If we have to call a customer service rep, we know we’re in trouble. We’ve tried to fix the issue ourselves. Perhaps we have contacted the customer service department more than once, without resolution.
What if your customer service reps viewed each customer interaction as a business opportunity?
Is that how your customer service department is organized?
Most business models view customer service as the complaint department. So do your customers.
Consider that your customers feel compelled to complain because your company expects them to. That’s customer service status quo.
But wait. There’s more.
The customer service rep provides the required fix for the customer. If the session goes well, the customer service rep asks the customer whether they’d like to learn about new products and services. Then the formerly negative customer is shunted off to your inside sales department.
What’s the logic in that?
The customer starts all over again with a new person. After they’ve spent loads of time building rapport with your customer service rep.
You’ve just lost your business development opportunity.
What if there was only one department involved in all customer transactions? What if your inside sales and customer service reps were the same people?
How would your hiring practices change?
Here’s a Case Study
I spearheaded a project for a computer hardware channel distribution partner. The outside sales folks promised lots of goodies and sold much faster than the supply chain could fulfill orders.
Between lengthy back-orders and unapproved product substitutions, things blew up fast. Irate customers cancelled their contracts and told their colleagues what was going on.
That’s not the ideal way to build a profitable business, is it?
I went to the troops in the trenches: the customer service reps. They sat right outside my door. Each day I heard their side of the conversation at the rate of 20 calls a day per agent. It wasn’t pretty.
Here’s what we did over the next two weeks.
- Each customer service rep wrote down, verbatim, the entire two-way conversation coupled with internal data about the customer’s account.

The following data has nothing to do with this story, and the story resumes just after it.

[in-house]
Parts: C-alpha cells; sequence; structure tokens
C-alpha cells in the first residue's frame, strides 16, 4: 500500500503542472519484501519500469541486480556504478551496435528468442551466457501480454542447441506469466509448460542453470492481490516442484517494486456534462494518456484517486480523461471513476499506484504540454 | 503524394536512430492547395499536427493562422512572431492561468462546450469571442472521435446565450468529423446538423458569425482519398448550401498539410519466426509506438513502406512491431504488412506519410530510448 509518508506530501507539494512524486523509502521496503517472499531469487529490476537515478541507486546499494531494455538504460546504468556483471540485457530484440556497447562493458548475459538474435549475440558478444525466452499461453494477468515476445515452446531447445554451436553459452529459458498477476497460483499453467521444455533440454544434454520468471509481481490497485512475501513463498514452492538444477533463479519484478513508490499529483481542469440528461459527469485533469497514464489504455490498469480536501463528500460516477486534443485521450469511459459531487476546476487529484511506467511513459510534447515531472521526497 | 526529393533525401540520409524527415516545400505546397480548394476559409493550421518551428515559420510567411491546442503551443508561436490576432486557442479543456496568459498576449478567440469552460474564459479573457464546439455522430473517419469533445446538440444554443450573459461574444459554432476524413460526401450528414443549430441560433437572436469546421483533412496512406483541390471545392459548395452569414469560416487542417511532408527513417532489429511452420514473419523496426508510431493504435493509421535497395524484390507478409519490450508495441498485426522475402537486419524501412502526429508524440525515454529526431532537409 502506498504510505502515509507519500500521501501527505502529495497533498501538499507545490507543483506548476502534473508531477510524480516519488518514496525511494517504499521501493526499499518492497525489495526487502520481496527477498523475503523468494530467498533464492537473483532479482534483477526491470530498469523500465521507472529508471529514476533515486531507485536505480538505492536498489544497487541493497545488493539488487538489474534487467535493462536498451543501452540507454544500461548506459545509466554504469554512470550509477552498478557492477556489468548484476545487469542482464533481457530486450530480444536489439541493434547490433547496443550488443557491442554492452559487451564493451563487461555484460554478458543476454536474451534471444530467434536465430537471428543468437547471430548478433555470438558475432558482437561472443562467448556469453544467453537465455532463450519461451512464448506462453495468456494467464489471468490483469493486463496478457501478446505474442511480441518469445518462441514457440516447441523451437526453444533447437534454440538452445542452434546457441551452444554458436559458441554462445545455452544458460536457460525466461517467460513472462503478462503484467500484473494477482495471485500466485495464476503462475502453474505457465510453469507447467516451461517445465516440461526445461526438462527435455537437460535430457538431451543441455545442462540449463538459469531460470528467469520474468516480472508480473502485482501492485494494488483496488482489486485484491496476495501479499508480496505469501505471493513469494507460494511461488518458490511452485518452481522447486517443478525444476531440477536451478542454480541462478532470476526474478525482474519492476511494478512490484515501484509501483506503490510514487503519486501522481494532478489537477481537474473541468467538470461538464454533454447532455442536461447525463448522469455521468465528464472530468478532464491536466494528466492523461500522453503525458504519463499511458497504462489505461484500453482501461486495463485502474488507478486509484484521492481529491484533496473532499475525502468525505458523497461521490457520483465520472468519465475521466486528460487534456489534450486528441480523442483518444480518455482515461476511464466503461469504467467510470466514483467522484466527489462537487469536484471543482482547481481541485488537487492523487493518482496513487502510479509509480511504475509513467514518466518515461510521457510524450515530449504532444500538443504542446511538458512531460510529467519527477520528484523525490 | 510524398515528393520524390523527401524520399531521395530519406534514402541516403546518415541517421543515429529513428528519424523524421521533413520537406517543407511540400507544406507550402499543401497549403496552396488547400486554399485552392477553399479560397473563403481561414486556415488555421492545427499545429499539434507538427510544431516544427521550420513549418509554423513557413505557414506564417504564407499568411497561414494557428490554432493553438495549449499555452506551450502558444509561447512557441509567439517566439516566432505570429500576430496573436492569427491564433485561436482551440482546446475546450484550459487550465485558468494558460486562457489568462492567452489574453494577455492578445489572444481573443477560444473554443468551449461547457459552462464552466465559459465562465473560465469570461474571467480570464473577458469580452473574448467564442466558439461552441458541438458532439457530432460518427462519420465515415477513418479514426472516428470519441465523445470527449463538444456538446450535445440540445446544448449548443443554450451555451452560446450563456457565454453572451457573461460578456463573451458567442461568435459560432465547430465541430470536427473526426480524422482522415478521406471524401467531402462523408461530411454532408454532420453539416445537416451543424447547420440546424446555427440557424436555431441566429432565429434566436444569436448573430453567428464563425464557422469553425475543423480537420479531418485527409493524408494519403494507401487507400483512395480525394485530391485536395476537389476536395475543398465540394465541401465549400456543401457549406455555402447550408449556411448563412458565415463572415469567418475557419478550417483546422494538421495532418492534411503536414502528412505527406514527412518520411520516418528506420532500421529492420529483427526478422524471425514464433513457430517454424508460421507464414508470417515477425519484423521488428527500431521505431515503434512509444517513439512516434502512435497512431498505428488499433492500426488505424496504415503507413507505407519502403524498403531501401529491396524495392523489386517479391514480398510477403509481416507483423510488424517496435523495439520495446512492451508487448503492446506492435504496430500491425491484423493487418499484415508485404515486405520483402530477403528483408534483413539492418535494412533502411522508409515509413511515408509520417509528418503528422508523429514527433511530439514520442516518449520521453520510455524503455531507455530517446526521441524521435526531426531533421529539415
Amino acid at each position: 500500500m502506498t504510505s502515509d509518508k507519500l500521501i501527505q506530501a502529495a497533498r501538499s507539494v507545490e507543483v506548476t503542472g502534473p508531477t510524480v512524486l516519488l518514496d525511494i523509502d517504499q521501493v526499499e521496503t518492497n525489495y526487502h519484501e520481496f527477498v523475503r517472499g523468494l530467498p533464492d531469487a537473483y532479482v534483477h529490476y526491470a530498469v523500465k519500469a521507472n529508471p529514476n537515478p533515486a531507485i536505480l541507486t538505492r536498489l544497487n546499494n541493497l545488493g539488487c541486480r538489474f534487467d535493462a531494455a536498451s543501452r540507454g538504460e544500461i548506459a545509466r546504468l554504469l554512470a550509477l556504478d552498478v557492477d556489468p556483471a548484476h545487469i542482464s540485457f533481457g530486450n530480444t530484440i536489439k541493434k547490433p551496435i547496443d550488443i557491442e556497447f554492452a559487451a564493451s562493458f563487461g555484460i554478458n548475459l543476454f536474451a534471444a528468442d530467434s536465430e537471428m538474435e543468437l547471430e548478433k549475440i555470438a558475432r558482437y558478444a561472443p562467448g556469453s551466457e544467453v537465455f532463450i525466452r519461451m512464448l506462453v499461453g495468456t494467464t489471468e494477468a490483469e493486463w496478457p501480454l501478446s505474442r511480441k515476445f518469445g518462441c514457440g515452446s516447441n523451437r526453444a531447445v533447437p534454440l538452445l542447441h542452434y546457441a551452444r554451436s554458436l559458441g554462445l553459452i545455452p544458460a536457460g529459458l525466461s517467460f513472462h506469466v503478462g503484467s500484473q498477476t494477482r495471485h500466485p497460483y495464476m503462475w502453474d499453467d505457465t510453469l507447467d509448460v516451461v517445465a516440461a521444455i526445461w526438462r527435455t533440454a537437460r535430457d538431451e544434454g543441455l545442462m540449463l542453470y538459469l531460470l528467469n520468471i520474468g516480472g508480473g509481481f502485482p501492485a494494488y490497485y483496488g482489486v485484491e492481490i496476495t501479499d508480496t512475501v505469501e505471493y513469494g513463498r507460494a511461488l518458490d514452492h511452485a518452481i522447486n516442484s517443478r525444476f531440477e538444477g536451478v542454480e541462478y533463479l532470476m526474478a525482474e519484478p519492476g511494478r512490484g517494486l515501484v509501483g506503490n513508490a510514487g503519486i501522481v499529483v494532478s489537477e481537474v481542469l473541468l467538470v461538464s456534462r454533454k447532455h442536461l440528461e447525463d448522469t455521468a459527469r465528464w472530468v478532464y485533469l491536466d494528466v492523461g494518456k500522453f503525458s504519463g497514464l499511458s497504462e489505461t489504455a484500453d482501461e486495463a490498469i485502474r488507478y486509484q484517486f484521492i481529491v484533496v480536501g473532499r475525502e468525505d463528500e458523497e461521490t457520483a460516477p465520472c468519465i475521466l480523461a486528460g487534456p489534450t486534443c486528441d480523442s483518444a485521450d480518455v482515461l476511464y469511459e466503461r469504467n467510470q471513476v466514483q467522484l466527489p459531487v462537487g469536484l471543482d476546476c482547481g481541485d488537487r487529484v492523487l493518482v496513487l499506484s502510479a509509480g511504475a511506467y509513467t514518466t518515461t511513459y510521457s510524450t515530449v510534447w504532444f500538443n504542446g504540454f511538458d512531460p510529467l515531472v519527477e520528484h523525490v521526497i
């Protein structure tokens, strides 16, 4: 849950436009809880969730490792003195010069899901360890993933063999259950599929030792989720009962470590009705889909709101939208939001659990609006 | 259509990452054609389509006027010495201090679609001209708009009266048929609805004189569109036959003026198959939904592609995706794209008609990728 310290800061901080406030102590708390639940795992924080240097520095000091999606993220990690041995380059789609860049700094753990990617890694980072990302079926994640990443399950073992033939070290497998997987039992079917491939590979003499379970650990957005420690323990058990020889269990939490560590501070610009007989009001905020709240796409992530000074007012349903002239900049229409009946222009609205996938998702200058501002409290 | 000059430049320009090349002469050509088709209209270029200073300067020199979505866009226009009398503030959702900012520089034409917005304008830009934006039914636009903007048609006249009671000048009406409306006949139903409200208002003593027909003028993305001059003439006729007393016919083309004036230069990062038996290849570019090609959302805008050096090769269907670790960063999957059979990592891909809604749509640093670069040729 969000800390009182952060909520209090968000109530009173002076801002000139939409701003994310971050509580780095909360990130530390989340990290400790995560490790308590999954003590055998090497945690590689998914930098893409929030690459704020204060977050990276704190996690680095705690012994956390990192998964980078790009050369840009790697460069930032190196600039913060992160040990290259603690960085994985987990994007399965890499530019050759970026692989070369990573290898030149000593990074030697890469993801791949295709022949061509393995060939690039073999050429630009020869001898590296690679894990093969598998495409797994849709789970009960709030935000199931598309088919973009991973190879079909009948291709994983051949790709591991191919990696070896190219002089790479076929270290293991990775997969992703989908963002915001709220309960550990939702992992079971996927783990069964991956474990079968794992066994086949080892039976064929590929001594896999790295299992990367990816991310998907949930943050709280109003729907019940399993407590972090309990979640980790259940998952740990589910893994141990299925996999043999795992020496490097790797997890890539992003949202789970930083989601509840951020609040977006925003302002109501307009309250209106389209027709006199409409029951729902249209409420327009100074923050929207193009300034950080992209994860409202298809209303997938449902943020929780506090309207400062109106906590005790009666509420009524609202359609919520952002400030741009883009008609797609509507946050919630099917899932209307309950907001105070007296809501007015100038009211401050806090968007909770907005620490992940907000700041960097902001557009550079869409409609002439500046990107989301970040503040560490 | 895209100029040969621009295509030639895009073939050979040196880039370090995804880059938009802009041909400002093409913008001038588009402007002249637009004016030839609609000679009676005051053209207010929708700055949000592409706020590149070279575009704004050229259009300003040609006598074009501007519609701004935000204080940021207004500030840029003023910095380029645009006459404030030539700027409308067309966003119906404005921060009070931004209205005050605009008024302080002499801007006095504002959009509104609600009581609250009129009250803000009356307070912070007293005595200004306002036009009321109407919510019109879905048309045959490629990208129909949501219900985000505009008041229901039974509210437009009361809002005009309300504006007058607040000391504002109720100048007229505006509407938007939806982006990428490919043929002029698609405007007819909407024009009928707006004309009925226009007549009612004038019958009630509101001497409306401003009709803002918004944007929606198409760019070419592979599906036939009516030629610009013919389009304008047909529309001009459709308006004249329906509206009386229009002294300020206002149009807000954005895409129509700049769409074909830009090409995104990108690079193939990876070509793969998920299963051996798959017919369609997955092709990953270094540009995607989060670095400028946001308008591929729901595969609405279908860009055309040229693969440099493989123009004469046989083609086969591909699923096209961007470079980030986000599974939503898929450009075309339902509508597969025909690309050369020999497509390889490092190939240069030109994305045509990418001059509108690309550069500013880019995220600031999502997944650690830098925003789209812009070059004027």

- We dissected each conversation from a Voice of the Customer perspective.
- I empowered each customer service rep with the authority to offer alternative business solutions to the customer.
Here’s what happened:
- Customer service reps started offering solutions instead of fixes.
- They collaborated with the sales, marketing and ops folks.
- As sales, marketing, ops and leadership listened to Voice of the Customer insights, they got a rude awakening about marketplace brand and image.
- Business focused on throughput instead of everyone working in departmental silos.
- The business model pivoted.
- The business outcome was now aligned with the customer instead of company profitability goals.
- Accounts that were at risk were saved.
If you own a small business, you don’t have the luxury of separate departments for each job function. Your people do a little bit of everything each day.
They could be doing more if you would empower them to work with you instead of for you.
Think what that pivot would mean for your business outcomes.
Babette Ten Haken, Founder & President of Sales Aerobics for Engineers®, LLC is a management consultant and business coach. Top Sales World named Babette one of the Top 50 Sales & Marketing Influencers and Bloggers in 2013 and again in 2014. Her book, Do YOU Mean Business? is a business bootcamp in a book, full of tools and tips for collaboration and profitable business development.